A-Rigs for Salmon?

posted in: How-Tos | 0

by Hippo Lau

Having been in the fishing industry for over forty five years, I can claim that I have come in contact with thousands of anglers, and that I have exchanged a great number of fishing techniques and tackle tips with them.
Since I retired from active retail sales nearly five years ago, it has been a joy and delight to bump into old acquaintances while going about my daily business. Oftentimes, such a person would remind me of an occasion when I helped them out with a fishing tip or two, many tips which
I have forgotten. (There are constant reminders that I should be writing all these things down in a book or something before I forget them all.) Such is the case when I was shopping at Costco the other day and bumped into Dave.
Dave, by way of explanation, is a die hard salmon troller. He loves the whole concept of salmon. He loves trolling for salmon. He loves hooking up to salmon. He loves fighting salmon. (He’s caught lots of other fish like yellowtail, bluefin tuna, sailfish, and striped bass, too, but somehow he still likes fighting salmon the most. Go figure.)
He likes cleaning salmon. He loves cooking salmon. Most of all, he loves eating salmon, whether raw or cooked. Did I mention he loves salmon?
Anyway, back to Costco. After exchanging a few pleasantries, Dave leans over and whispers, “That Alabama rig for salmon is just killing them!”
I was taken aback because I had no idea what he was talking about so I answered back, “I had a feeling it would!” After a few more minutes we parted
ways and I was left with a mystery. How in the world are you supposed to use an Alabama rig for salmon?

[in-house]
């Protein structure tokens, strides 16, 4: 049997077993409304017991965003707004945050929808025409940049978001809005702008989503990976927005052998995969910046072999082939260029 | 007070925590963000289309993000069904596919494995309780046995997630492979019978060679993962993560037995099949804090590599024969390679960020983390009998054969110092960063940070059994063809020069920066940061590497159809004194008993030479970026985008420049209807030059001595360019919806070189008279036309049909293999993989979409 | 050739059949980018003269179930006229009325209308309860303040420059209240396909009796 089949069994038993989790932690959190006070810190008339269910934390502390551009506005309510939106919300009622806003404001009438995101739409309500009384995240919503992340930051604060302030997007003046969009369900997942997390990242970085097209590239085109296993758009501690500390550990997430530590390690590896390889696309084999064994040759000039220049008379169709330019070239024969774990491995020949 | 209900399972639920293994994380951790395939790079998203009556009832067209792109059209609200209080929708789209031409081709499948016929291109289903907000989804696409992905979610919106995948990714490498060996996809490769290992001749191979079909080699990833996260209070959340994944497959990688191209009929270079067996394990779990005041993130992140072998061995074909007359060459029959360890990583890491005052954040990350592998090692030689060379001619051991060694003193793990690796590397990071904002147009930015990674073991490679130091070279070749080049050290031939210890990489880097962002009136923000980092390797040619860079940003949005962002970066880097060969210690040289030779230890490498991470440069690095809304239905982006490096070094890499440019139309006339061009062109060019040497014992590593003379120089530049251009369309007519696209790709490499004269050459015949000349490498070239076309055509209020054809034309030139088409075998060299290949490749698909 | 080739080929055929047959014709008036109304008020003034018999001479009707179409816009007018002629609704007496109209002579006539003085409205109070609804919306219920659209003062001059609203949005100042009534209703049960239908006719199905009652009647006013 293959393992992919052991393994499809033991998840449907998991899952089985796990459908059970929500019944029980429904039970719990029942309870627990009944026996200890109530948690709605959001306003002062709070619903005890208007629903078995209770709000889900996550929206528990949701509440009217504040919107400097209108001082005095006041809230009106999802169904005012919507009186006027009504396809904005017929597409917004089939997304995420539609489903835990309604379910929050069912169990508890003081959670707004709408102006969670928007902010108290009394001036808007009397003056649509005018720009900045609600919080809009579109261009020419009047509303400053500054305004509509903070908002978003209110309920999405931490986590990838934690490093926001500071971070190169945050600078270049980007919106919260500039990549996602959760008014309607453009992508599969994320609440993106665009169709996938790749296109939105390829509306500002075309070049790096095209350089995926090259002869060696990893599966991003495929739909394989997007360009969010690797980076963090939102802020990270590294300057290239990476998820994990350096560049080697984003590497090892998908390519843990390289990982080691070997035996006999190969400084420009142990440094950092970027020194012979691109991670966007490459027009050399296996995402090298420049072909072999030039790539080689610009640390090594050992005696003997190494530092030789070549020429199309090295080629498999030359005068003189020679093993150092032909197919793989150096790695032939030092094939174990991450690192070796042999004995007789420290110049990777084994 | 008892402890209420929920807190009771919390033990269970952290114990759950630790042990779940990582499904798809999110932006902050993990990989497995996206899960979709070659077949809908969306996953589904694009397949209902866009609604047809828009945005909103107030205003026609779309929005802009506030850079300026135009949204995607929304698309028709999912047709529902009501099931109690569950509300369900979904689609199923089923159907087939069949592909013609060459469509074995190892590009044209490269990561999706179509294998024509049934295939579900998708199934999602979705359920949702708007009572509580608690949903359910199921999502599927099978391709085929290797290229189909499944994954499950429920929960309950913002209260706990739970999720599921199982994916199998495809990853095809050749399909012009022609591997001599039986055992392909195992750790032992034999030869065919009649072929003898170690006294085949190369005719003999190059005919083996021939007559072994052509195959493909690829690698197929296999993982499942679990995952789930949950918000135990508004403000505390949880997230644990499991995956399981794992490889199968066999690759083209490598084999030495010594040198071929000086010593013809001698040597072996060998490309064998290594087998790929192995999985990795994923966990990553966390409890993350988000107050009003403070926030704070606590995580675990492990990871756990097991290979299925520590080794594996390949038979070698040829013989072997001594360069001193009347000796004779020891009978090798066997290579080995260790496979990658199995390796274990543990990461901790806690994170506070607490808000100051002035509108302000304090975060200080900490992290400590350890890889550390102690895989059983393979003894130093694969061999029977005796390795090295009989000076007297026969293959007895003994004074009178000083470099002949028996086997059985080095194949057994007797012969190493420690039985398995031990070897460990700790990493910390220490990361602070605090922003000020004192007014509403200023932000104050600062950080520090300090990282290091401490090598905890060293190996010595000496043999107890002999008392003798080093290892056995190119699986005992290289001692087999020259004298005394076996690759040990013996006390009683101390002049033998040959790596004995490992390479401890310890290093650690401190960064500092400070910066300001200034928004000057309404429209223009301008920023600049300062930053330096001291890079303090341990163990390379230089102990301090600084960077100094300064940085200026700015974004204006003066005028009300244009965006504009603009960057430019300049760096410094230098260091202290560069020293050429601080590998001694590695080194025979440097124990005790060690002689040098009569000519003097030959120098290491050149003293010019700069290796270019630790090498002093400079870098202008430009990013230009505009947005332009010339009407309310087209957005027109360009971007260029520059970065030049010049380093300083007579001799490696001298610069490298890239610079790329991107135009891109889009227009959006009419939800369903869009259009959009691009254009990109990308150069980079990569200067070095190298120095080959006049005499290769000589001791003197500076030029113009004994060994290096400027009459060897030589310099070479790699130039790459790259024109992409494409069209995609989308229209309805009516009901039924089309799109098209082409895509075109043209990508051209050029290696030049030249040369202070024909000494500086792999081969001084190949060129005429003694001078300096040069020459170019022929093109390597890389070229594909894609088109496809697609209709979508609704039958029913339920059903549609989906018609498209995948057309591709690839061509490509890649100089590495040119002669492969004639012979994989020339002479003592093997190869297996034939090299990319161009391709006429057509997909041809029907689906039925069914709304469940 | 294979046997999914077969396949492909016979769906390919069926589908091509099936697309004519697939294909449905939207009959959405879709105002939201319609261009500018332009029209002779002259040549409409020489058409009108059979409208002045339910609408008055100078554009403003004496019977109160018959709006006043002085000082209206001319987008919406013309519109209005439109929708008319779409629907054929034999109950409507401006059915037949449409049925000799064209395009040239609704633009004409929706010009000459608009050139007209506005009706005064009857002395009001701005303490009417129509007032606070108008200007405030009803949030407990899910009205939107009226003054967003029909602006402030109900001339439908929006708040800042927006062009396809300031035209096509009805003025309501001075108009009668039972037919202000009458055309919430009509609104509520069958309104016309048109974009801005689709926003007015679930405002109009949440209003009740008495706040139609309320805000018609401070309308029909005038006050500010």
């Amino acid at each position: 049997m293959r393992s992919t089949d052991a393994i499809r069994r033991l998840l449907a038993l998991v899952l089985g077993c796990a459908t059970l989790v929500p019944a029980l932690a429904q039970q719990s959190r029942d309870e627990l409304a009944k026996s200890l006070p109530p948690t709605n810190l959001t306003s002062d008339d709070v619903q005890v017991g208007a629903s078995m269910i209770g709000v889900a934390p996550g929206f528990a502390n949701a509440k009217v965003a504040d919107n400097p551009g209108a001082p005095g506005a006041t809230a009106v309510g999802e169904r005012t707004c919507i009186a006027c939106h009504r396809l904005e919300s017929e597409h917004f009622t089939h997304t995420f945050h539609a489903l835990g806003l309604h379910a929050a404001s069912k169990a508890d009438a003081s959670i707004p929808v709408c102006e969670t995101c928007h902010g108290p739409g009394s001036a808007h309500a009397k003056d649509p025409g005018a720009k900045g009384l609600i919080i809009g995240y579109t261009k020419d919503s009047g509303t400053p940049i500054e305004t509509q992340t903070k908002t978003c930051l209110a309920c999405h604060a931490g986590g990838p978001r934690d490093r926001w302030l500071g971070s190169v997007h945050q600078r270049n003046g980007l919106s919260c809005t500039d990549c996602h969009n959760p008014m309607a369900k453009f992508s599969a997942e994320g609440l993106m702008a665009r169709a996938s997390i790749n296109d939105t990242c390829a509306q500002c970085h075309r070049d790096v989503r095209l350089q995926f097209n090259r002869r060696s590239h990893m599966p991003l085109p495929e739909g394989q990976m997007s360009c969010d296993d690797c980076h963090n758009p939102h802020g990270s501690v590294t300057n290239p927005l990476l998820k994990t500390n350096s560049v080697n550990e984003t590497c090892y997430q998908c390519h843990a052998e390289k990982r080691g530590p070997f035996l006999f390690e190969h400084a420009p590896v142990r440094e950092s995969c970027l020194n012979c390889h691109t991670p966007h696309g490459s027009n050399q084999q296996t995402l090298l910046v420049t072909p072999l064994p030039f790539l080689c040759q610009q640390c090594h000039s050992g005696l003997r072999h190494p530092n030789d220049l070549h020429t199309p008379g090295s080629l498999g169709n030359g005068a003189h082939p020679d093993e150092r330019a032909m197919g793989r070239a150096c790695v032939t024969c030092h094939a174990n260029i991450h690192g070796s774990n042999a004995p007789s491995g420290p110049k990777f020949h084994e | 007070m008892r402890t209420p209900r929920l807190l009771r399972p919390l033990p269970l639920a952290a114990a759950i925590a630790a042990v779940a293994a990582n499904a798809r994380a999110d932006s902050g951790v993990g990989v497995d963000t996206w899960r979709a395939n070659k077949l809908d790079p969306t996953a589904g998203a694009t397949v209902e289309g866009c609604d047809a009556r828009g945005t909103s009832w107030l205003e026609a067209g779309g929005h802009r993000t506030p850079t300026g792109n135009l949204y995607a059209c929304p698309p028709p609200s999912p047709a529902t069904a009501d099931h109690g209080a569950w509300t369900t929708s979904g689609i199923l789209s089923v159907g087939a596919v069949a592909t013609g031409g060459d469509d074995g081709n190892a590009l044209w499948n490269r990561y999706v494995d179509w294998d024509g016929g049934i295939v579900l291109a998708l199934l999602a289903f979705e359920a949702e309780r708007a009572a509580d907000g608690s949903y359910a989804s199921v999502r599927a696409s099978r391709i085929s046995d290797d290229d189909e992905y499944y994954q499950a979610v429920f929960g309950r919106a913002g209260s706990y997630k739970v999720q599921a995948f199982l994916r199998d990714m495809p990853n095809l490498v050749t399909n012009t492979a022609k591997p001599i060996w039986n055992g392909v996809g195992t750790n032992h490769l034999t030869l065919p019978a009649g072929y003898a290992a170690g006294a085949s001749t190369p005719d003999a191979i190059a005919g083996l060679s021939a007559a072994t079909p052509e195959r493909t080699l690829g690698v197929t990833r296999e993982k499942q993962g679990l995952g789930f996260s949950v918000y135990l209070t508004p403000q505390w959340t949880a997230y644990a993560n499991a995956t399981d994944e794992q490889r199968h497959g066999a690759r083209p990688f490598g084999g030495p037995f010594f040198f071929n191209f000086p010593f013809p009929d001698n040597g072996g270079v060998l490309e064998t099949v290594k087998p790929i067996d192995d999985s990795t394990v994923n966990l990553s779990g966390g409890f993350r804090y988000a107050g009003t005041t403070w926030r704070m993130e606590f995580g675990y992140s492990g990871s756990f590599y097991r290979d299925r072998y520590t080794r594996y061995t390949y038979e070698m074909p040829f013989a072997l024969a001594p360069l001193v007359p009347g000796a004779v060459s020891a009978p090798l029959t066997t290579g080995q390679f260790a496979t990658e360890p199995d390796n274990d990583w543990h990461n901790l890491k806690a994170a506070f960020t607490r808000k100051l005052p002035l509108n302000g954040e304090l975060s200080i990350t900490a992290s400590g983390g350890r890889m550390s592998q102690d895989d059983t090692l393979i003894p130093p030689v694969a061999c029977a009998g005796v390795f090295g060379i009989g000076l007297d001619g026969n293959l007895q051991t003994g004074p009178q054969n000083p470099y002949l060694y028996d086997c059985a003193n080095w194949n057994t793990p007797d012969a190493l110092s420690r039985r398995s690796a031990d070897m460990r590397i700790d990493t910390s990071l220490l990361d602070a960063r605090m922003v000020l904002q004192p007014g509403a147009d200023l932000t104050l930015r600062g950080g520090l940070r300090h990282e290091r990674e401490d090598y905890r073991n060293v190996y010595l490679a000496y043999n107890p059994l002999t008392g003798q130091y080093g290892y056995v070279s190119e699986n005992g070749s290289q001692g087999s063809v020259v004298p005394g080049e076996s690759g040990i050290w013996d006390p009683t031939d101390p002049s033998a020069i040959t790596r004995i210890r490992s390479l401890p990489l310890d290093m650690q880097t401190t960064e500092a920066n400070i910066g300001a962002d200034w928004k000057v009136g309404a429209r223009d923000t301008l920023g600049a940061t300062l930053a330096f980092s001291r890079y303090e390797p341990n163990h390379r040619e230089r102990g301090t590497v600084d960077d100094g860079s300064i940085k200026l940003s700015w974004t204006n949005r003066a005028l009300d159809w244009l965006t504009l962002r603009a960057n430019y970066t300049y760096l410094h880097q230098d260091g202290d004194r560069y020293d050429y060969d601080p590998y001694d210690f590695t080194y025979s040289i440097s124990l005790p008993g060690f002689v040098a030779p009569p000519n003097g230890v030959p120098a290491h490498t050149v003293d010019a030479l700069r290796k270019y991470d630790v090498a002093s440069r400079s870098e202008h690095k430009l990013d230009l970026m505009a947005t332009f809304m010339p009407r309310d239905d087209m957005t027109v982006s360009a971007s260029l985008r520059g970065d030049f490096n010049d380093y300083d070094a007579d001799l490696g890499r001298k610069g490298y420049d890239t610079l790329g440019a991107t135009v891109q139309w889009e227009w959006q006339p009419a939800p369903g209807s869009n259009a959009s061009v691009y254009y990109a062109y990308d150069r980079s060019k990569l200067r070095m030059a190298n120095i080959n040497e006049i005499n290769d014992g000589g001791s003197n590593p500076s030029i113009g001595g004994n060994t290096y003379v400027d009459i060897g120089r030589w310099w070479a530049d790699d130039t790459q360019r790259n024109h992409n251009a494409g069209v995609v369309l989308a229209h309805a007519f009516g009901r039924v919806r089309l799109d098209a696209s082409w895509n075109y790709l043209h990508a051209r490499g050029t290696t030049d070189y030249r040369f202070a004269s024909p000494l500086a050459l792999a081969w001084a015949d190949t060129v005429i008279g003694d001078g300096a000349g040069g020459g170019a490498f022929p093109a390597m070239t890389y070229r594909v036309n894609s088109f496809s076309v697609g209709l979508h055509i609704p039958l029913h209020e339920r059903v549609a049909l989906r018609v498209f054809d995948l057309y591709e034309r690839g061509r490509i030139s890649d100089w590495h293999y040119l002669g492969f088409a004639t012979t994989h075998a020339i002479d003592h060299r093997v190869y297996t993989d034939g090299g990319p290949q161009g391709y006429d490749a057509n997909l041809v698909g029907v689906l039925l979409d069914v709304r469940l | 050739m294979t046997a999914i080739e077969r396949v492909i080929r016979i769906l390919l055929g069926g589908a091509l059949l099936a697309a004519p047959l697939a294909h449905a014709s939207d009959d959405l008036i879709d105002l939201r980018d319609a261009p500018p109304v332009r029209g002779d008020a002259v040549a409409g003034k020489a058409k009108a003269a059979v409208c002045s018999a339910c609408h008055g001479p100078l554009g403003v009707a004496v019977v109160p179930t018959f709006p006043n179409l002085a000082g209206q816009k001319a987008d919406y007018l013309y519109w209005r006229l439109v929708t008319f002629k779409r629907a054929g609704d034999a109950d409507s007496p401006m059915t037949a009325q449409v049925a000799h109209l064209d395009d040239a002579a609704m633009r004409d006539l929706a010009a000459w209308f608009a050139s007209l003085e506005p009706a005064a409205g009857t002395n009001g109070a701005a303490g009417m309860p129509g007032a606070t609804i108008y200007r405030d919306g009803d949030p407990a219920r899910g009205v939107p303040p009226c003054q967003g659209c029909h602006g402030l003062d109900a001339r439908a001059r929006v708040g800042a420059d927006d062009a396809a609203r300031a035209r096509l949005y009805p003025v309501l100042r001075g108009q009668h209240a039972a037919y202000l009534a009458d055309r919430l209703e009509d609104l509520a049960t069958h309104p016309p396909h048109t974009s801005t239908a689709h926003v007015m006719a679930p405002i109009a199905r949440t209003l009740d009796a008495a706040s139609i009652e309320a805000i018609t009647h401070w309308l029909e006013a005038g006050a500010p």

For those who are out of the loop, the Alabama rig is a small, castable spreader rig originally designed for catching black bass. When it first came out, it took the tournament world by storm because of the absolutely huge limits that were caught using it.
Mann’s of Alabama was the first company to commercially produce the rig and has the trademark name for it. Subsequent producers of such rigs had to call it the A-rig, the umbrella rig, or the U-rig to avoid some legal infringement.
Essentially, the Alabama rig imitates a small bait ball. The lure rigged to the longer center wire gives the illusion of the straggler in the group. This poor rascal is the one most frequently attacked by a predator.
Of course, a ball of bait is more attractive to a predator than just a single lone bait. This accounts, in part, why the rig attracts big fish. But how does one use this on the ocean for salmon?
Anglers on the West coast aren’t too familiar with the use of umbrella trolling rigs, but they are the cat’s meow back East. These multiple lure fish attractors are used for everything from tuna to striped bass to bluefish and all
sorts of predator fish. The great attraction is that the conglomeration of lures and decoys more resembles a
small pod of bait fish, something more natural than a loner in the middle of nowhere.
There is no reason why such a rig wouldn’t work for fish out west except that no one has ever used it. When
Dave asked if there was anything on the market that may up his success when salmon trolling, I decided that
he would be a candidate for a little experiment.
I took an original Mann’s Alabama rig, added #4 silver willow leaf blades to the four short arms, then tied on a
two foot long leader to the longer middle arm that led to a tandem hooked Rotary Salmon Killer. Ahead of this, I tied on a five foot leader made of 50 b. test fluorocarbon.
Two weeks later, Dave came back into the shop and barely said “Hello.” He went to the back of the shop, grabbed a half dozen Alabama rigs, a couple of dozen #4 willow leaf blades, assorted Rotary Salmon Killers, and some
fluorocarbon leader material. He paid for everything, but then, before he went out the door, he turned, gave me a wink and a big thumb’s up.